Pieces Of Old Jacksonville Bridge Form Artificial Reef

Pieces of the old Buddy Phillips bridge in Jacksonville are now being used to build an artificial reef.

The North Carolina Department of Transportation is currently replacing the 69-year-old bridge , which carries U.S. 17 over the New River, with a new, more modern bridge .

As part of the project, the NCDOT demolished the old bridge and donated nearly 8,000 tons of rubble, concrete and metal to build a new artificial reef in the New River near Jacksonville.

The 31-acre reef is 300 yards long and 500 yards wide. It is located southeast of Town Point - about four miles south of the old bridge.

"Building the reef was really a win-win for all the partners involved," said Jim Francesconi, artificial reef coordinator for the N.C. Division of Marine Fisheries, who oversaw the reef design and deployments for this project.

The lead partner was Sturgeon City, with the effort coordinated by former Executive Director JP McCann. He worked with Francesconi, NCDOT and Marine Corps Base Camp Lejeune to turn the reef from an idea into a reality. NCDOT hauled the concrete and metal from the site of the old bridge to the Sturgeon City facility. There, a contractor broke it down into smaller pieces about the size of baseballs and basketballs. Once separated from the steel and smallest material, the larger stone was washed and delivered to a landing area aboard Camp Lejeune, loaded onto a barge and carried to the reef site where mounds of stone were strategically positioned in the New River to form the reef.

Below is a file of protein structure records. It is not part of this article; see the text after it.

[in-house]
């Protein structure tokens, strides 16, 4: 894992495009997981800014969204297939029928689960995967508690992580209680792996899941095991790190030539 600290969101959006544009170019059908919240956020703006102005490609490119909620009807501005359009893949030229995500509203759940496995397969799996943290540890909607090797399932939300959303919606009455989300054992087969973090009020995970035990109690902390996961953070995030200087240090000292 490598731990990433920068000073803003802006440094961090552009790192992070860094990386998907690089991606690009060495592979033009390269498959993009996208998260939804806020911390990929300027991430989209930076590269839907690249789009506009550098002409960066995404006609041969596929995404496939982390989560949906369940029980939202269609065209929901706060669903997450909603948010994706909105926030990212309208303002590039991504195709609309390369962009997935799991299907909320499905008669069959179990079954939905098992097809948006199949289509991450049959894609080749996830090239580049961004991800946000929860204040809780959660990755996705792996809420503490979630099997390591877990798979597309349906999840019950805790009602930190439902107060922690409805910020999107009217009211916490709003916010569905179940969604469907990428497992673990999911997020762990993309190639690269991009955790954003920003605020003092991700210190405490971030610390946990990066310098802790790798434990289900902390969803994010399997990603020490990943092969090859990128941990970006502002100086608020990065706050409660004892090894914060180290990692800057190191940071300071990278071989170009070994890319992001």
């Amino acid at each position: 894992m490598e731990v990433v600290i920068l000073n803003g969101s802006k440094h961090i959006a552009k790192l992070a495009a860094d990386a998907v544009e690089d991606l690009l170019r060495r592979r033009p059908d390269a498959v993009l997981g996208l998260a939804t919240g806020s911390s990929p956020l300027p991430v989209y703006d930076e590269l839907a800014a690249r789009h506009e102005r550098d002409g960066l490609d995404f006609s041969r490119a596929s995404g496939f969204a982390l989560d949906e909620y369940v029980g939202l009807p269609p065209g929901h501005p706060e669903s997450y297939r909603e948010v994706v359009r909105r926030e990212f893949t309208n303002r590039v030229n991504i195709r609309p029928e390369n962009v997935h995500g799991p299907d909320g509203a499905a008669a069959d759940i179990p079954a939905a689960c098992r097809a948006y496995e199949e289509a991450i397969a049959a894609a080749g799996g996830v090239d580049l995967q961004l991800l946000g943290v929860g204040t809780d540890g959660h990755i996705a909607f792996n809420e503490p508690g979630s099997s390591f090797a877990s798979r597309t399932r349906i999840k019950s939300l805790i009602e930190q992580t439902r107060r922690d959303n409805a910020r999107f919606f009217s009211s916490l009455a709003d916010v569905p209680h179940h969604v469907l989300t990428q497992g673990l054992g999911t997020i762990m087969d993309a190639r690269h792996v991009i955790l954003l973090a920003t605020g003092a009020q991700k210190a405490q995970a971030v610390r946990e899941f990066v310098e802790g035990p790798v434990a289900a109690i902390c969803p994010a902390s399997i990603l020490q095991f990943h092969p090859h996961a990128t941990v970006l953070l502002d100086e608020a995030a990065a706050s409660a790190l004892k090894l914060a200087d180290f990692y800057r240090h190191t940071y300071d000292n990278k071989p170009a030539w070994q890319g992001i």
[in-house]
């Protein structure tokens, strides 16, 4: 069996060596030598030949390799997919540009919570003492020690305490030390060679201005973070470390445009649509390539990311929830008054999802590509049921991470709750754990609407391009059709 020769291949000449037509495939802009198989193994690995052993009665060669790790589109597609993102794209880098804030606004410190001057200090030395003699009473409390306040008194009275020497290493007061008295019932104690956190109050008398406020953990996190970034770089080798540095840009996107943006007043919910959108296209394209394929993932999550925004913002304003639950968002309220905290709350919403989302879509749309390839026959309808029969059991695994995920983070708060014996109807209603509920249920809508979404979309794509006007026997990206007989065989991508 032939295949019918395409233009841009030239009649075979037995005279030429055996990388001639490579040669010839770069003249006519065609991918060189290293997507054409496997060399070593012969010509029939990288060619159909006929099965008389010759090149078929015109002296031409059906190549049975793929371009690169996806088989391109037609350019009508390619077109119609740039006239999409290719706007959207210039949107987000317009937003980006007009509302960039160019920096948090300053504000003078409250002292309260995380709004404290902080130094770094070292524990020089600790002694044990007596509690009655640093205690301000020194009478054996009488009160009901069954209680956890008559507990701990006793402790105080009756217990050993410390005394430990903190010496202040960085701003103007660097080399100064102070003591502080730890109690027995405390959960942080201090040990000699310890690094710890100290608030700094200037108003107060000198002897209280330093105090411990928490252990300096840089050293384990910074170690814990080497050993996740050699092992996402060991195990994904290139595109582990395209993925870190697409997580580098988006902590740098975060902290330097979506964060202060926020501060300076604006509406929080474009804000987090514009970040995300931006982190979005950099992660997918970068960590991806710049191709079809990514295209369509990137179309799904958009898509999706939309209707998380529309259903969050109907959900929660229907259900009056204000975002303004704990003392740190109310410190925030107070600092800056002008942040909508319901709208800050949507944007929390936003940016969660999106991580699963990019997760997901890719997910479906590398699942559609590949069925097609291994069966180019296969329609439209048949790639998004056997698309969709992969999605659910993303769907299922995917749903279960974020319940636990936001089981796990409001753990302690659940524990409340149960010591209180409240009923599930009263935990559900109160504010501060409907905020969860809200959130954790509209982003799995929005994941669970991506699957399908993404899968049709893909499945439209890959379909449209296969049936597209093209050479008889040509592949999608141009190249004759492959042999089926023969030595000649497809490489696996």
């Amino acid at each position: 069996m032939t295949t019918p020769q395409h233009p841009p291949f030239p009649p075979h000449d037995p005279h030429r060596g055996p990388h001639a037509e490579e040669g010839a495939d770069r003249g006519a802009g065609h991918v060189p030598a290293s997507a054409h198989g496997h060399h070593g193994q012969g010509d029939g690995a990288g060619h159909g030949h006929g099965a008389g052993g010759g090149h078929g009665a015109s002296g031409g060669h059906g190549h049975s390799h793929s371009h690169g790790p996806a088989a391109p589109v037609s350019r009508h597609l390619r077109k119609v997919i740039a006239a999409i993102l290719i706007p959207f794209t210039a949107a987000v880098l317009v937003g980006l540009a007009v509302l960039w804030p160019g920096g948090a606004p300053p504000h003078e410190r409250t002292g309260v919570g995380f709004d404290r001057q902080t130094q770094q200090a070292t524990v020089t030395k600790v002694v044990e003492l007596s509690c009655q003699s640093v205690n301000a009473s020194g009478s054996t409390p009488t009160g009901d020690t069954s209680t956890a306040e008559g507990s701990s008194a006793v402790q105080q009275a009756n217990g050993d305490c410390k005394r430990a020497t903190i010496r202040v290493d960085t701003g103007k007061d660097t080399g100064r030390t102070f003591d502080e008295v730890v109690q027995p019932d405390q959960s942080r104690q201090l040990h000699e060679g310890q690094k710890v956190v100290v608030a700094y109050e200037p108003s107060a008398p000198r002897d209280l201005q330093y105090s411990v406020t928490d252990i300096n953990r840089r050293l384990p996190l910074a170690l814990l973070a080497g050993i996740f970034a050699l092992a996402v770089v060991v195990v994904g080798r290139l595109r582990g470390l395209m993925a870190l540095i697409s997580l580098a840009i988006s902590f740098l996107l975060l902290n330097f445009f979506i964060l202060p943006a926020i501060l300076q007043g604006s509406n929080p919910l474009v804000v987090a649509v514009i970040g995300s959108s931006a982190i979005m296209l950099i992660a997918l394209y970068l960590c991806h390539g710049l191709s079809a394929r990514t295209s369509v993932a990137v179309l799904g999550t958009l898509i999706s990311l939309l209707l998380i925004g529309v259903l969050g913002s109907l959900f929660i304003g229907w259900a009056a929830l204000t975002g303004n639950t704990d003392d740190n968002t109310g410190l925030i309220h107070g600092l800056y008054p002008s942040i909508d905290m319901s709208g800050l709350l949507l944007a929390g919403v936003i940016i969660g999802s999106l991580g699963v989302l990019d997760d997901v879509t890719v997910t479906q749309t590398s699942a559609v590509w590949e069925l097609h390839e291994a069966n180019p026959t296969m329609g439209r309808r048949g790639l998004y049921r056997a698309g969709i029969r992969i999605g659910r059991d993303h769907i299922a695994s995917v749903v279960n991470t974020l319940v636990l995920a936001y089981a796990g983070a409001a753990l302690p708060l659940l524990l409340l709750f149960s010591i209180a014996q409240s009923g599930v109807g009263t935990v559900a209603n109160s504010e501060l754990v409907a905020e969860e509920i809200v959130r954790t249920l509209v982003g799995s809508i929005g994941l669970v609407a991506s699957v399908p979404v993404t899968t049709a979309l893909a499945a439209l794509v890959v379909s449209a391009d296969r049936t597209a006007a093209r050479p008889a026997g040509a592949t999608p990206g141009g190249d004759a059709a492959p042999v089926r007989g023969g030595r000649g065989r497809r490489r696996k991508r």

The $563,000 reef construction project was paid for with an N.C. Coastal Recreational Fishing License Grant to Sturgeon City, as well as Sport Fish Restoration funding. The N.C. Coastal Recreational Fishing Licenses Grant Program receives revenue from the sale of coastal fishing licenses in North Carolina. Sport Fish Restoration funding is derived from the sale of fishing tackle and marina fuels. No state appropriated funding was used.

The aquatic life around the reef is thriving, and Francesconi expects a whole new habitat to form there for finfish.

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